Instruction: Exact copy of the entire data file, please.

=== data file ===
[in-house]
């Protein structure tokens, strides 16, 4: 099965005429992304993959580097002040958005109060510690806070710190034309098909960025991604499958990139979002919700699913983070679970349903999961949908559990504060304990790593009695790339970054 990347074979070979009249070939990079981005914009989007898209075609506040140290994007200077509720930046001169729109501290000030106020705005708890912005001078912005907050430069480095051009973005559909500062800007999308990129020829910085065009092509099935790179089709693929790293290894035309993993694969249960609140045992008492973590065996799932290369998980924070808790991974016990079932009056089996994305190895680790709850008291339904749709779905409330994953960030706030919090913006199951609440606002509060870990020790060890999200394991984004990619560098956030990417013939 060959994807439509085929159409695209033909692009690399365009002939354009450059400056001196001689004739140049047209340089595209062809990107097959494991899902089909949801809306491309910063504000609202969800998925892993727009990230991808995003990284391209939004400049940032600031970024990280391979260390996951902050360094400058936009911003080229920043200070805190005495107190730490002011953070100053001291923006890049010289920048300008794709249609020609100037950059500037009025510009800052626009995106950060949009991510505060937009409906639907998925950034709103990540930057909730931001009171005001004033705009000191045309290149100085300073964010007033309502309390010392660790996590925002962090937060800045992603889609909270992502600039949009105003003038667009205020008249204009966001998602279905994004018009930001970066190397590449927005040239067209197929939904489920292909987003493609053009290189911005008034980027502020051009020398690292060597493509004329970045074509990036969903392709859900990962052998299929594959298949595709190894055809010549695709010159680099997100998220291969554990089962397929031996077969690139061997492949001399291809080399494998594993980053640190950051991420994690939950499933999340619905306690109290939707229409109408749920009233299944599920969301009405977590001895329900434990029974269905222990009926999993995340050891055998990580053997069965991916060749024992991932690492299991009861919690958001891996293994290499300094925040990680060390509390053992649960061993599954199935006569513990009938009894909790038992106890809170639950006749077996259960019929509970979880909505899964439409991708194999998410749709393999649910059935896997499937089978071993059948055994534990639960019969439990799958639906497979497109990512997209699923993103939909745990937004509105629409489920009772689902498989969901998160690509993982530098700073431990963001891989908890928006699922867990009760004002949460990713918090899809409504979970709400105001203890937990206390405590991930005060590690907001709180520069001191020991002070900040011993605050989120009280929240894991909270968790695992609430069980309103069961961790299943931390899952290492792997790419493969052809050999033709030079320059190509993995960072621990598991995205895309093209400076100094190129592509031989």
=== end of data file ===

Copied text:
[in-house]
């Protein structure tokens, strides 16, 4: 099965005429992304993959580097002040958005109060510690806070710190034309098909960025991604499958990139979002919700699913983070679970349903999961949908559990504060304990790593009695790339970054 990347074979070979009249070939990079981005914009989007898209075609506040140290994007200077509720930046001169729109501290000030106020705005708890912005001078912005907050430069480095051009973005559909500062800007999308990129020829910085065009092509099935790179089709693929790293290894035309993993694969249960609140045992008492973590065996799932290369998980924070808790991974016990079932009056089996994305190895680790709850008291339904749709779905409330994953960030706030919090913006199951609440606002509060870990020790060890999200394991984004990619560098956030990417013939 060959994807439509085929159409695209033909692009690399365009002939354009450059400056001196001689004739140049047209340089595209062809990107097959494991899902089909949801809306491309910063504000609202969800998925892993727009990230991808995003990284391209939004400049940032600031970024990280391979260390996951902050360094400058936009911003080229920043200070805190005495107190730490002011953070100053001291923006890049010289920048300008794709249609020609100037950059500037009025510009800052626009995106950060949009991510505060937009409906639907998925950034709103990540930057909730931001009171005001004033705009000191045309290149100085300073964010007033309502309390010392660790996590925002962090937060800045992603889609909270992502600039949009105003003038667009205020008249204009966001998602279905994004018009930001970066190397590449927005040239067209197929939904489920292909987003493609053009290189911005008034980027502020051009020398690292060597493509004329970045074509990036969903392709859900990962052998299929594959298949595709190894055809010549695709010159680099997100998220291969554990089962397929031996077969690139061997492949001399291809080399494998594993980053640190950051991420994690939950499933999340619905306690109290939707229409109408749920009233299944599920969301009405977590001895329900434990029974269905222990009926999993995340050891055998990580053997069965991916060749024992991932690492299991009861919690958001891996293994290499300094925040990680060390509390053992649960061993599954199935006569513990009938009894909790038992106890809170639950006749077996259960019929509970979880909505899964439409991708194999998410749709393999649910059935896997499937089978071993059948055994534990639960019969439990799958639906497979497109990512997209699923993103939909745990937004509105629409489920009772689902498989969901998160690509993982530098700073431990963001891989908890928006699922867990009760004002949460990713918090899809409504979970709400105001203890937990206390405590991930005060590690907001709180520069001191020991002070900040011993605050989120009280929240894991909270968790695992609430069980309103069961961790299943931390899952290492792997790419493969052809050999033709030079320059190509993995960072621990598991995205895309093209400076100094190129592509031989």